International Centre for Architectural Disaster calls on the responsibility of architects to heal the wounds of architectural disasters. The building of the International Criminal Tribunal for the former Yugoslavia in The Hague is redesigned to host a new institution that will heal through restorative justice, a process that focuses on mediation instead of trial. This is done in order to expose the systems behind architectural disasters, to give voice to those affected, to repair the damage, and to generate spatial knowledge resulting in a new architectural movement. The jury praised the original approach where multiple sites could be dealt with through the redesign of a symbolic building. A site that also calls into question what we do with our obsolete institutions. The spatial statement provided a clear proposition and the text was, in the opinion of the jury, beautifully composed, giving a serious critique of where we stand as a profession. The jury reflects that all disasters could potentially be seen as ‘architectural’ disasters. What would be needed to establish this new healing legal structure and how does this translate in an architectural intervention that dynamically engages different stakeholders?
Lesia Topolnyk (1989, founder StudioSpaceStation and works at Fabrications)
No Innocent Landscape states that the current man-made struggle is inevitably embedded in the landscape. The small mining village of Hrabove is a very apparent site for this, which all of a sudden became of national importance to the Dutch, irrespective of geographical borders, due to the MH17 tragedy. The jury was very much impressed by the choice of a site that holds extreme relevance to the central topic of ‘guilty landscapes’ and how it is gathering traces and fragments of the different forces at play: from the downing of the aeroplane to the illegal mining activities in the region. This strong conceptual approach is reflected in the spatial statement, that shows equally artistic quality, through layered use of audio and video, and a sensitivity to historical events. The jury underlines that design can act as a spatial language revealing invisible processes and questioning a healing way forward. How can the proposal go beyond an autonomous artistic intervention and activate the forensic research to heal all those connected to the site?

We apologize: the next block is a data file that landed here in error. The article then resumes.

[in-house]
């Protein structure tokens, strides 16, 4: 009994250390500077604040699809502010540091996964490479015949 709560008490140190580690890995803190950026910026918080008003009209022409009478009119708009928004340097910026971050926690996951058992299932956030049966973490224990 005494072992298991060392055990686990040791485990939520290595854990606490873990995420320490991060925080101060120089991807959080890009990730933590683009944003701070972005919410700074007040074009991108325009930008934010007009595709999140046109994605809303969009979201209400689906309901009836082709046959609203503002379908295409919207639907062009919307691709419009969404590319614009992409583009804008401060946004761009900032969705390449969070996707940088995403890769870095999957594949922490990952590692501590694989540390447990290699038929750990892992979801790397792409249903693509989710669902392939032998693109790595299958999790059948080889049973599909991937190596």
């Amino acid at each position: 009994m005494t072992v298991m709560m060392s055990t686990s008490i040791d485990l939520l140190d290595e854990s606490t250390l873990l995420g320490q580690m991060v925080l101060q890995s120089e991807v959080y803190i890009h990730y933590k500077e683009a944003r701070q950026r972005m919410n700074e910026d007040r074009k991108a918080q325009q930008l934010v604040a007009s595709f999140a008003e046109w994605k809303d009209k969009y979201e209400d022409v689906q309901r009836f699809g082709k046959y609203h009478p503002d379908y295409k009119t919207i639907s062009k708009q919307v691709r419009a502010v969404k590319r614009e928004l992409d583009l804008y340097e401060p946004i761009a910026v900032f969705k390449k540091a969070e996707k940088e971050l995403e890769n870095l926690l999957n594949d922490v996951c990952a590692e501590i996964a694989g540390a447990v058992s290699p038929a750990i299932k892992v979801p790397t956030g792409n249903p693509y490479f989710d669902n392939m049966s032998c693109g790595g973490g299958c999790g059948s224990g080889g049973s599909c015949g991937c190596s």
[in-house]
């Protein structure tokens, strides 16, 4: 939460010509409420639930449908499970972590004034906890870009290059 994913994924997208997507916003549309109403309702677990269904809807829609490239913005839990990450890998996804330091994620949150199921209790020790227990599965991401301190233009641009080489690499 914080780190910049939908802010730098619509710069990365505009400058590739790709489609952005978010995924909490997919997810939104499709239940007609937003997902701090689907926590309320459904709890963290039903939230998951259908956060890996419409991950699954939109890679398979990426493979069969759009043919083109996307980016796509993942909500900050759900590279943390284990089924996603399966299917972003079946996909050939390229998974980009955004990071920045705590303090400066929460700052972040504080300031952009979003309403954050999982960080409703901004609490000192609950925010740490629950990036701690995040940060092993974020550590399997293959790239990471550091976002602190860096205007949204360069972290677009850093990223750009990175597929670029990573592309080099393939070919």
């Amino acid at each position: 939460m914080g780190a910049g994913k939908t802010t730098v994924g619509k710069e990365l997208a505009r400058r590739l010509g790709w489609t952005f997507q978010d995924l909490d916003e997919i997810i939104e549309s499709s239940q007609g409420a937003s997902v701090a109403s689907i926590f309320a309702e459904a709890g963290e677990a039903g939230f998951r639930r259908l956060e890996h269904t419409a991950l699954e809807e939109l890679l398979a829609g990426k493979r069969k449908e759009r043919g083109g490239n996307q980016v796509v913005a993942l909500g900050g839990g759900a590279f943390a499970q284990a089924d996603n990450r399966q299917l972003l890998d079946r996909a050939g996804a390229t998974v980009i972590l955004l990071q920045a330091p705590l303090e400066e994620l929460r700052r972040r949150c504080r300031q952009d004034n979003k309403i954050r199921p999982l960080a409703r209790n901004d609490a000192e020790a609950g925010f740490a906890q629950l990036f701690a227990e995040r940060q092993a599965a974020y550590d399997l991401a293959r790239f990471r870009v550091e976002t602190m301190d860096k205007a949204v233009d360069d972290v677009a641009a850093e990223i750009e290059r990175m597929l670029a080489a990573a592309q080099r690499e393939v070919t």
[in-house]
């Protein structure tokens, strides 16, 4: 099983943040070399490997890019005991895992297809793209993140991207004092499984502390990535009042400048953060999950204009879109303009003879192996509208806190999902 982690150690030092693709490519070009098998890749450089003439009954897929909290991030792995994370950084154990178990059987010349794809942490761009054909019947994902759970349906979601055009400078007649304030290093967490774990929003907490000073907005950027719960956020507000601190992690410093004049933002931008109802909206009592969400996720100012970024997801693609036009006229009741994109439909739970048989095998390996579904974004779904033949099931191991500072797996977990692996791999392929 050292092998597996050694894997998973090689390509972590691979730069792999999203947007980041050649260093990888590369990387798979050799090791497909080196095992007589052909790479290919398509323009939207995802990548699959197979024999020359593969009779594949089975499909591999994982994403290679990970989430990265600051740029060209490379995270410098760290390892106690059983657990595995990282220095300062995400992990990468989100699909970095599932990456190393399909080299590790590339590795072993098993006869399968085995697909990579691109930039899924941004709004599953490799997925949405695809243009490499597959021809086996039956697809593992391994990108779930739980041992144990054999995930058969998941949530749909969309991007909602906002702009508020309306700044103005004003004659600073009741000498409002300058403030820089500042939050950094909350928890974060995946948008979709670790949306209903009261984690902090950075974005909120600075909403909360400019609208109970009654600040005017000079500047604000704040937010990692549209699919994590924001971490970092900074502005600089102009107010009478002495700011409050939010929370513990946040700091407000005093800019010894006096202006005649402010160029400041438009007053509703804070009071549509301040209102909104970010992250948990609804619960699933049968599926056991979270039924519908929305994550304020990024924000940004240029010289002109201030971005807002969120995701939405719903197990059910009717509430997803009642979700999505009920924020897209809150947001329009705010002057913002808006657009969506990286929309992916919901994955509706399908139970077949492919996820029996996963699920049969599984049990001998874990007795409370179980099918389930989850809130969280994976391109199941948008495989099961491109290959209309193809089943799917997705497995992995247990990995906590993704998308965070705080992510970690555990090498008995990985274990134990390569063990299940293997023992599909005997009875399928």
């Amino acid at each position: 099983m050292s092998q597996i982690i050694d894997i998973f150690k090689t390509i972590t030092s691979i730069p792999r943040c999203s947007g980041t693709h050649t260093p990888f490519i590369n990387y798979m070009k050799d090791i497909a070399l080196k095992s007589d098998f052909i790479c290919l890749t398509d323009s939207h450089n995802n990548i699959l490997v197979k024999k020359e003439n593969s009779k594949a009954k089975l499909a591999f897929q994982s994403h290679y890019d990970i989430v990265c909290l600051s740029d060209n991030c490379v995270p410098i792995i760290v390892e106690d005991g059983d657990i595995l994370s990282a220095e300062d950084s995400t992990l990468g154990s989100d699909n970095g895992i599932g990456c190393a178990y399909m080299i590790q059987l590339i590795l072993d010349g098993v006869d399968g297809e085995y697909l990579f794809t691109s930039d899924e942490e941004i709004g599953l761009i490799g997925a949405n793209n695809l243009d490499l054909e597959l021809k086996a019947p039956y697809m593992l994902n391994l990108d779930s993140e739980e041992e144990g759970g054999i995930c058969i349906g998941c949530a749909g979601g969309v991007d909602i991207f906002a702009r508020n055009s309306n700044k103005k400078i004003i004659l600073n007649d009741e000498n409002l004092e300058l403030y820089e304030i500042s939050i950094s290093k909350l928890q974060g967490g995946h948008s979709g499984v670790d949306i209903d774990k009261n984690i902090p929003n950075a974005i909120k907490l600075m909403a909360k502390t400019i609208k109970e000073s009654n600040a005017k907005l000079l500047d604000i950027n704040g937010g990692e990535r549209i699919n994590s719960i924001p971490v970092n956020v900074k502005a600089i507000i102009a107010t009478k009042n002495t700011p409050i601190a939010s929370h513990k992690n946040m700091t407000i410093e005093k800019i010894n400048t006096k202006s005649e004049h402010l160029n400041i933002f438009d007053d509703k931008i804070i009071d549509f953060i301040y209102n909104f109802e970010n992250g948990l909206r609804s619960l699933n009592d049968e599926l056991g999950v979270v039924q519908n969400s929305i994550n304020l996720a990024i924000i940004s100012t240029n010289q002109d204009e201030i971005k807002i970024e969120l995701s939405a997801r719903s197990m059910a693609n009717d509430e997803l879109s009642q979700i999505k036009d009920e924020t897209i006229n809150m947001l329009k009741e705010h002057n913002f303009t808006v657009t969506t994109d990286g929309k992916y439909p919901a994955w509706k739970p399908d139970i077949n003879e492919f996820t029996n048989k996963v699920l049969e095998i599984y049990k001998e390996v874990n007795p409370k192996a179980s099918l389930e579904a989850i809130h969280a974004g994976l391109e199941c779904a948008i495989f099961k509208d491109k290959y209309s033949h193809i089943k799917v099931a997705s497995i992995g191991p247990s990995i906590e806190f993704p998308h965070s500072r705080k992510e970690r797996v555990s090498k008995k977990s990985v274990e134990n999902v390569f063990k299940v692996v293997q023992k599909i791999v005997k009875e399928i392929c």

Studio KIWI: Kim Kool (1989, works at Strootman Landschapsarchitecten) and Willemijn van Manen (1989, works at ZUS)
Grounds of [In]justice addresses the mistrust by the people of the Dutch government in the aftermath of the toeslagenaffaire. In the face of climate change, which can only be tackled if “we stand together”, the project identifies the need for a restoration of trust. As a gesture of reconciliation by the government, Studio KIWI proposes to start a healing process by reconsidering the design of the twenty-one counters of the Belastingdienst. The jury appreciated the layered approach in which social issues were carefully connected to physical architecture and where the healing is sought on both a material and systematic level. In addition, the jury praised the imaginary expression of the proposal in the images and the spatial statement, showing the artistic capabilities of the candidates. How can the proposed sites become part of a healing process beyond being spaces of contemplation, but as spatially performative and activating in restoring trust in our fiscal services?
Dividual: Andrea Bit (1992, co-founder Dividual and works at MLA+) and Maciej Wieczorkowski (1990, co-founder Dividual and works at KCAP)
Colonies of Benevolence focuses on the topic of colonialism on our home turf centred specifically around Veenhuizen. Its complex history provides a current day reflection on the relation between labour and nature, showing that healing is not always an innocent process. The jury praises the analytic premise that led to the choice for a location filled with historical tensions. The spatial statement showed an artistic precision that carried through in the written work tying Dutch colonialism, the beginnings of Dutch welfare, and a celebration of the unproductive. How can the historical significance of the site become actively healing in our times?
Prix de Rome
This year the Prix de Rome Architecture is organized by the Mondriaan Fund in collaboration with the Creative Industries Fund and Het Nieuwe Instituut, on behalf of the Ministry of Education, Culture and Science. The companion publication will be published by Jap Sam Books.